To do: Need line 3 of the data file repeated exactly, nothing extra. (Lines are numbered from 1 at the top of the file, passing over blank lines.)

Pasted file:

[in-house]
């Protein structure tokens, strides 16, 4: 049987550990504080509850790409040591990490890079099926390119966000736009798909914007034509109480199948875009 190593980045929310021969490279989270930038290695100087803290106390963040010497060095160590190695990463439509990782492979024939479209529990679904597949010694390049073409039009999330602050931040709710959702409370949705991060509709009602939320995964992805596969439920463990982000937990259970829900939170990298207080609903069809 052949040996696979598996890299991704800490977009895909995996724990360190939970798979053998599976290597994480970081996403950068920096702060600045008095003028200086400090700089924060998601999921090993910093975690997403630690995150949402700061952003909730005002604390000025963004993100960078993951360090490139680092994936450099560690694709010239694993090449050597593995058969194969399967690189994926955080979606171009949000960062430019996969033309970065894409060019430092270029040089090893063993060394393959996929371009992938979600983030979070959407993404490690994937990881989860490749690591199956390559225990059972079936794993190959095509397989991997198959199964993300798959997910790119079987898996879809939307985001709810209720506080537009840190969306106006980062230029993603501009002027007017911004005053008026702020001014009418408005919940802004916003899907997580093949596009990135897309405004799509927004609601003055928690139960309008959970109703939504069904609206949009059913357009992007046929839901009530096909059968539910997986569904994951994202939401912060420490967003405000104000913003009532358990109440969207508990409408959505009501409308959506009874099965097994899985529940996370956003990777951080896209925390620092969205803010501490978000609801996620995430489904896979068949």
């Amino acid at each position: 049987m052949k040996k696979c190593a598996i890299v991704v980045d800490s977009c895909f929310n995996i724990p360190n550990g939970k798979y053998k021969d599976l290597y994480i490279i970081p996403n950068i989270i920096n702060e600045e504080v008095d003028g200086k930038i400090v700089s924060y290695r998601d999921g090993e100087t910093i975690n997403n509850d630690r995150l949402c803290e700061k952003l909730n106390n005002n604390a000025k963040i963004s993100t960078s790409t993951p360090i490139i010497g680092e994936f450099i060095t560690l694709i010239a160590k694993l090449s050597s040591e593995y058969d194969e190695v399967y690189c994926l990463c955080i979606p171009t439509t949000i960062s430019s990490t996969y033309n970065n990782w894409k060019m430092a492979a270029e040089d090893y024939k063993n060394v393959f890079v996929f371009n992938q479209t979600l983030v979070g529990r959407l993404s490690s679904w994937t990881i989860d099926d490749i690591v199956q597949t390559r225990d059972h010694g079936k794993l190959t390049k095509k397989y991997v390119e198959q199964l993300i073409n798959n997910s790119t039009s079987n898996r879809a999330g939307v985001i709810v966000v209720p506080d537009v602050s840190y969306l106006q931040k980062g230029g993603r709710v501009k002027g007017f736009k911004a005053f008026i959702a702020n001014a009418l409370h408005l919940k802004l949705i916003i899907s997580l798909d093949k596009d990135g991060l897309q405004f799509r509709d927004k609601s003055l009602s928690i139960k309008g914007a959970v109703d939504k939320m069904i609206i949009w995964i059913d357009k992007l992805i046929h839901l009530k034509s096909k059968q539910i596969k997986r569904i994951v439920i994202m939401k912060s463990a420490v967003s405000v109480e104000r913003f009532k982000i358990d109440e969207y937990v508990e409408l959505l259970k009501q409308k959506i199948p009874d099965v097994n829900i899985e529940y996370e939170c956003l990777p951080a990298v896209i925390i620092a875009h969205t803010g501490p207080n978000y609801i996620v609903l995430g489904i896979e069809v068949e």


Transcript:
């Amino acid at each position: 049987m052949k040996k696979c190593a598996i890299v991704v980045d800490s977009c895909f929310n995996i724990p360190n550990g939970k798979y053998k021969d599976l290597y994480i490279i970081p996403n950068i989270i920096n702060e600045e504080v008095d003028g200086k930038i400090v700089s924060y290695r998601d999921g090993e100087t910093i975690n997403n509850d630690r995150l949402c803290e700061k952003l909730n106390n005002n604390a000025k963040i963004s993100t960078s790409t993951p360090i490139i010497g680092e994936f450099i060095t560690l694709i010239a160590k694993l090449s050597s040591e593995y058969d194969e190695v399967y690189c994926l990463c955080i979606p171009t439509t949000i960062s430019s990490t996969y033309n970065n990782w894409k060019m430092a492979a270029e040089d090893y024939k063993n060394v393959f890079v996929f371009n992938q479209t979600l983030v979070g529990r959407l993404s490690s679904w994937t990881i989860d099926d490749i690591v199956q597949t390559r225990d059972h010694g079936k794993l190959t390049k095509k397989y991997v390119e198959q199964l993300i073409n798959n997910s790119t039009s079987n898996r879809a999330g939307v985001i709810v966000v209720p506080d537009v602050s840190y969306l106006q931040k980062g230029g993603r709710v501009k002027g007017f736009k911004a005053f008026i959702a702020n001014a009418l409370h408005l919940k802004l949705i916003i899907s997580l798909d093949k596009d990135g991060l897309q405004f799509r509709d927004k609601s003055l009602s928690i139960k309008g914007a959970v109703d939504k939320m069904i609206i949009w995964i059913d357009k992007l992805i046929h839901l009530k034509s096909k059968q539910i596969k997986r569904i994951v439920i994202m939401k912060s463990a420490v967003s405000v109480e104000r913003f009532k982000i358990d109440e969207y937990v508990e409408l959505l259970k009501q409308k959506i199948p009874d099965v097994n829900i899985e529940y996370e939170c956003l990777p951080a990298v896209i925390i620092a875009h969205t803010g501490p207080n978000y609801i996620v609903l995430g489904i896979e069809v068949e």